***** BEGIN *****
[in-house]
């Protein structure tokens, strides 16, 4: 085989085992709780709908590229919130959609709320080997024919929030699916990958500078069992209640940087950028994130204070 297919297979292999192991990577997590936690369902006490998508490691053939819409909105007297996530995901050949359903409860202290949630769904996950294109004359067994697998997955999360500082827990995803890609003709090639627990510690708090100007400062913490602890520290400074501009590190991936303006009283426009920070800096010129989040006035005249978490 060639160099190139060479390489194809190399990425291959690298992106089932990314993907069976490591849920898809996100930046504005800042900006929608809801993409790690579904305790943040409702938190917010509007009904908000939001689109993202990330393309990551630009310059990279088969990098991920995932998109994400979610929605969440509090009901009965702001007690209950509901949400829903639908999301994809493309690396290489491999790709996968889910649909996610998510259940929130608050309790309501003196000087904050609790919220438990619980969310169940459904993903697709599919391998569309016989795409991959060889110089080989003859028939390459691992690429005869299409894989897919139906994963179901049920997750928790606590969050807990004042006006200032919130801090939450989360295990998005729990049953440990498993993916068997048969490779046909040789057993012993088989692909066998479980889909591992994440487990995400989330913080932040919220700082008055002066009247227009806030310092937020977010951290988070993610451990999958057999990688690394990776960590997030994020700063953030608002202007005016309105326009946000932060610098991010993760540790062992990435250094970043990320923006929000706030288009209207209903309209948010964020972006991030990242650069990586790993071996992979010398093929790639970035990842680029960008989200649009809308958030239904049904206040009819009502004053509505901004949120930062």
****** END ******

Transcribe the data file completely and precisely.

[in-house]
């Protein structure tokens, strides 16, 4: 085989085992709780709908590229919130959609709320080997024919929030699916990958500078069992209640940087950028994130204070 297919297979292999192991990577997590936690369902006490998508490691053939819409909105007297996530995901050949359903409860202290949630769904996950294109004359067994697998997955999360500082827990995803890609003709090639627990510690708090100007400062913490602890520290400074501009590190991936303006009283426009920070800096010129989040006035005249978490 060639160099190139060479390489194809190399990425291959690298992106089932990314993907069976490591849920898809996100930046504005800042900006929608809801993409790690579904305790943040409702938190917010509007009904908000939001689109993202990330393309990551630009310059990279088969990098991920995932998109994400979610929605969440509090009901009965702001007690209950509901949400829903639908999301994809493309690396290489491999790709996968889910649909996610998510259940929130608050309790309501003196000087904050609790919220438990619980969310169940459904993903697709599919391998569309016989795409991959060889110089080989003859028939390459691992690429005869299409894989897919139906994963179901049920997750928790606590969050807990004042006006200032919130801090939450989360295990998005729990049953440990498993993916068997048969490779046909040789057993012993088989692909066998479980889909591992994440487990995400989330913080932040919220700082008055002066009247227009806030310092937020977010951290988070993610451990999958057999990688690394990776960590997030994020700063953030608002202007005016309105326009946000932060610098991010993760540790062992990435250094970043990320923006929000706030288009209207209903309209948010964020972006991030990242650069990586790993071996992979010398093929790639970035990842680029960008989200649009809308958030239904049904206040009819009502004053509505901004949120930062």